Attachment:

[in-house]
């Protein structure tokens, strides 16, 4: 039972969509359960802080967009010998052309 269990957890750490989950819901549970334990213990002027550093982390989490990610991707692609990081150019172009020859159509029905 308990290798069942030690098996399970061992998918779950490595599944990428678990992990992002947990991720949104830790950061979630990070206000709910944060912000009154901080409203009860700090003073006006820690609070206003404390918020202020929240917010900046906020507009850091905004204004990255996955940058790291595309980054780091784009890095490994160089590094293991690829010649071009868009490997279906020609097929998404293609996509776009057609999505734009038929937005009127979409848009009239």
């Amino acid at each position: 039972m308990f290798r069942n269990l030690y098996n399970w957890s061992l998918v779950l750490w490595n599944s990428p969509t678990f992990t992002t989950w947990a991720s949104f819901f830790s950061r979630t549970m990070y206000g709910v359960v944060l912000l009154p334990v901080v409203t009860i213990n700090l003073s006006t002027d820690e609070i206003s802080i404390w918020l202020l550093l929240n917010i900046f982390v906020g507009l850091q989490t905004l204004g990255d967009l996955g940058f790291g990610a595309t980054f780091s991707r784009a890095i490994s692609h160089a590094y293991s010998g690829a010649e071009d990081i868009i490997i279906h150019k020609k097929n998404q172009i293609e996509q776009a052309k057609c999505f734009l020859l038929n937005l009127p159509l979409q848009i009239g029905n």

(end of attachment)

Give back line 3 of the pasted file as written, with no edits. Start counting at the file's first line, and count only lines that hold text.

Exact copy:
């Amino acid at each position: 039972m308990f290798r069942n269990l030690y098996n399970w957890s061992l998918v779950l750490w490595n599944s990428p969509t678990f992990t992002t989950w947990a991720s949104f819901f830790s950061r979630t549970m990070y206000g709910v359960v944060l912000l009154p334990v901080v409203t009860i213990n700090l003073s006006t002027d820690e609070i206003s802080i404390w918020l202020l550093l929240n917010i900046f982390v906020g507009l850091q989490t905004l204004g990255d967009l996955g940058f790291g990610a595309t980054f780091s991707r784009a890095i490994s692609h160089a590094y293991s010998g690829a010649e071009d990081i868009i490997i279906h150019k020609k097929n998404q172009i293609e996509q776009a052309k057609c999505f734009l020859l038929n937005l009127p159509l979409q848009i009239g029905n």